Carbon dioxide is an appropriate solvent entail oil extraction from natural products, since it is readily available, non- toxic and non- inflammable, and has a low reactivity (Mohammed, 1997). It is well known that Sf properties can be tuned by manipulation of temperature and pressure, enabling the obtainment of essential oils, with different chemical composition. Some works can be found in the literature regarding the use of supernatural fluids for fractionation of citratus essential oil (Benvenut et al. 2001). An alternative is to employ molecular sieves as adsorbents to concentrates the oil in some compounds or classes of compounds (Reverchon, 1997).

Cymbopogon citratus belong to the grammar family and it therefore related to the grain crops, it requires a warm climate with plenty of sunshine. To the French it is citronelle, Portuguese citronella, but in Nigeria, the Edos calls it Eti, Efik Lkon Eti, Hausa Tsaur, Ibibio Myoyaka Makara, Igbo (Owerri) Achara Ehi, and Yorubo Kooko Oba.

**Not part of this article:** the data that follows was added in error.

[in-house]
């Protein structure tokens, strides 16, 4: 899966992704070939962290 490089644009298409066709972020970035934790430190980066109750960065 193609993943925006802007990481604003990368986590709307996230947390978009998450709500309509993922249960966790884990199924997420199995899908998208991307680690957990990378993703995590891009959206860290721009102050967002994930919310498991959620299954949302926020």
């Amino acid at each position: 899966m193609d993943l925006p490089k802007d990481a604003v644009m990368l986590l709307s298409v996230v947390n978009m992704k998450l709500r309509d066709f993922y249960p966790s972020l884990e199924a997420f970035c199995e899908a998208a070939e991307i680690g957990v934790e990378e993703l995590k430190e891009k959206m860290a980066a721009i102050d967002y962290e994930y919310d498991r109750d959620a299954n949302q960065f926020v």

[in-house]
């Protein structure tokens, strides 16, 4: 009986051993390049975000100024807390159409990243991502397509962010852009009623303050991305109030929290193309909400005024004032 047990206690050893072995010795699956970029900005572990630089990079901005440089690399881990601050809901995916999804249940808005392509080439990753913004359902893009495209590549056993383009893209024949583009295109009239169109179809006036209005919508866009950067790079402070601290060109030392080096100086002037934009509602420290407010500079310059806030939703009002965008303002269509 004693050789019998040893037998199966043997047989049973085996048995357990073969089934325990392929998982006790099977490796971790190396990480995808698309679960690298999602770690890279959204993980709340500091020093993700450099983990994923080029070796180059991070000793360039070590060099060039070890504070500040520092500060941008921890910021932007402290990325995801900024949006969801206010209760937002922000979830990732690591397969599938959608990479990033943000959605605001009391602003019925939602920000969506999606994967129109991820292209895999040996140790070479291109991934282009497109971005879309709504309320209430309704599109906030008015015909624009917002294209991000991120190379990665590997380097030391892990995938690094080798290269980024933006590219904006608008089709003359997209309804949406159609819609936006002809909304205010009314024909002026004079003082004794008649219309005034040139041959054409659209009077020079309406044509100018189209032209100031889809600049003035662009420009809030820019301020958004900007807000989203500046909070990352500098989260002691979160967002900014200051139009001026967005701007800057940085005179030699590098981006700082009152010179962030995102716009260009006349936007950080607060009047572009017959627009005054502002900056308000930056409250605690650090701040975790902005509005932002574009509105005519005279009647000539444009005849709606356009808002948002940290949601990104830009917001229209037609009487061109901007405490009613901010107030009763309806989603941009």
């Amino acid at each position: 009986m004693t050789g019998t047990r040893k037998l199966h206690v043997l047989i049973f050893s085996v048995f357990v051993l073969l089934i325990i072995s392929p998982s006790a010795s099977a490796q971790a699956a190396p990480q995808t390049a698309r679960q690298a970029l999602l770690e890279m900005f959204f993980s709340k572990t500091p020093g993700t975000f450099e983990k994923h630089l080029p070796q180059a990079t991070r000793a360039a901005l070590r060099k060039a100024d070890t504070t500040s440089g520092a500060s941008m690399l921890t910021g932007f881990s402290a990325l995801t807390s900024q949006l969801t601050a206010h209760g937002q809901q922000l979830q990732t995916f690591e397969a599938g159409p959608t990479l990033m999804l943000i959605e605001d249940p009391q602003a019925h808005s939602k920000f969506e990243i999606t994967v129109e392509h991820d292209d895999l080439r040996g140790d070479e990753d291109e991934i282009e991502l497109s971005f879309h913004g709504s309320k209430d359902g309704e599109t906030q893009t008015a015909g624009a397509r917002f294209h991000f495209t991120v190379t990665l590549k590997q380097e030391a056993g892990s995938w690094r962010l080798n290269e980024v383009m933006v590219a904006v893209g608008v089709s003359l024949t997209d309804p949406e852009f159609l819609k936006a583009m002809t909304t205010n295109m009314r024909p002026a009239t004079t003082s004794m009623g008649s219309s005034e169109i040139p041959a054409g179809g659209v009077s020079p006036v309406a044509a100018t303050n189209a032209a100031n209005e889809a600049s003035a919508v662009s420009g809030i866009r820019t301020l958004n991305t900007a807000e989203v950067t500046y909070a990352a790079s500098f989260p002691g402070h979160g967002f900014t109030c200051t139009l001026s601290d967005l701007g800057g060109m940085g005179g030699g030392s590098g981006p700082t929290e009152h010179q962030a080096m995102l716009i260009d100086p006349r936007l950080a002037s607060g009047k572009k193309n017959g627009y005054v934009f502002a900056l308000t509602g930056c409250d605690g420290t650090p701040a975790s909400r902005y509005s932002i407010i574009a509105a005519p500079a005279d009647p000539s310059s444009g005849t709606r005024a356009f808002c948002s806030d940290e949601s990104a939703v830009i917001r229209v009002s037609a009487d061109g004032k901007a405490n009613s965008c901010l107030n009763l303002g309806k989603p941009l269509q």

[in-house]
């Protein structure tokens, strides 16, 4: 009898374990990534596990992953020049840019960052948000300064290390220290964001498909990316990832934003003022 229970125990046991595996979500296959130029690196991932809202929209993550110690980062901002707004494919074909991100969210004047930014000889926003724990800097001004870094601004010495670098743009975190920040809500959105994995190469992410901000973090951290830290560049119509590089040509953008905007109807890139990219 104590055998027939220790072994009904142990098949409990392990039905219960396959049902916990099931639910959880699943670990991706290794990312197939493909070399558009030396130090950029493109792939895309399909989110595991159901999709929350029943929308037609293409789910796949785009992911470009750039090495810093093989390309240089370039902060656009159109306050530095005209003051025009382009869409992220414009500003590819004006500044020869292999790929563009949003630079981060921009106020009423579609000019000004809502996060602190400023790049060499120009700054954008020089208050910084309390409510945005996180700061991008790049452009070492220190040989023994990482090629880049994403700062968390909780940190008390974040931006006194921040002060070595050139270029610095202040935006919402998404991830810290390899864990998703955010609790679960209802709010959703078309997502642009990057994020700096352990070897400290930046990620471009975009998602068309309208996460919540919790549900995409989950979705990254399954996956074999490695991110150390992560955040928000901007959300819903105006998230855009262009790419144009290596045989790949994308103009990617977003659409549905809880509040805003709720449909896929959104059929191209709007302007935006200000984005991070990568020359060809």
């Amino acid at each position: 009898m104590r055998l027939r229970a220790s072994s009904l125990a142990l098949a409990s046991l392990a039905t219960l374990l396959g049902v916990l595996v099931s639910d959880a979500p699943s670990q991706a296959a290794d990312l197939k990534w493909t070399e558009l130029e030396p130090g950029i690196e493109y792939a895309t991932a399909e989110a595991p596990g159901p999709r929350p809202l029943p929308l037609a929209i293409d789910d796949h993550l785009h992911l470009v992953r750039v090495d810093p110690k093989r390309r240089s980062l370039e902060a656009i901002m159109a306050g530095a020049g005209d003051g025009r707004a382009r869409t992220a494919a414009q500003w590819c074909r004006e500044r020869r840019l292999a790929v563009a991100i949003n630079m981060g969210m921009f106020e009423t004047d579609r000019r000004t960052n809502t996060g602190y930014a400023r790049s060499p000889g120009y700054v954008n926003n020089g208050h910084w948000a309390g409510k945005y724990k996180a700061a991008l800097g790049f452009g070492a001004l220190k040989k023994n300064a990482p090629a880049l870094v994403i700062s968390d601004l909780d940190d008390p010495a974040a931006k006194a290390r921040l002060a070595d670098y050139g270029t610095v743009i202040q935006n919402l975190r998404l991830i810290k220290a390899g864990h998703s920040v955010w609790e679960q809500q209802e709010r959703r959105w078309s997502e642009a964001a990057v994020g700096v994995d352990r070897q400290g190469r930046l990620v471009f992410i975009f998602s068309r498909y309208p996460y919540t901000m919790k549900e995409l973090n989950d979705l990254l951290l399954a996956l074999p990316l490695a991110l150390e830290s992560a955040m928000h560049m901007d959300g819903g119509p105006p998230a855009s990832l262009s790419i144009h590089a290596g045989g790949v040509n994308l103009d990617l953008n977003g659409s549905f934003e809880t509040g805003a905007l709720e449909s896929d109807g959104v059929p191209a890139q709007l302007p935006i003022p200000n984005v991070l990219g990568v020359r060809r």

1.1       General Features of the Plants

Lemongrass is a tall, perennial hedge throwing ups dense fascicles from a short rhizone  leaves are long, gloucous, green, linear tapering upwards and along the margins (Margerett, L and Yickey, B 1979).

1.2            
Physical Properties of the Oil

Lemongrass oil is a fresh smelling oil, the oil counters the problem of revitalizing a tired body and mind long with keeping the family pets free of flea, and ticks. Interestingly, it has a lemony and sweet smelt, (Tyer, E. Brody, R. 1981).

Lemongrass is a mobile pate yellow liquid with strong lemon odour and it’s commercial material is a mixture of alpha and beta isomers. Citral is the principal components of cymbogon citratus and can be isolated by soxhlet extractor (Cristian, et al., 1980).

Citral has a specific grauity of 0.857-0.889 at 250cand refractive ludex of 1. 44560 at 200c.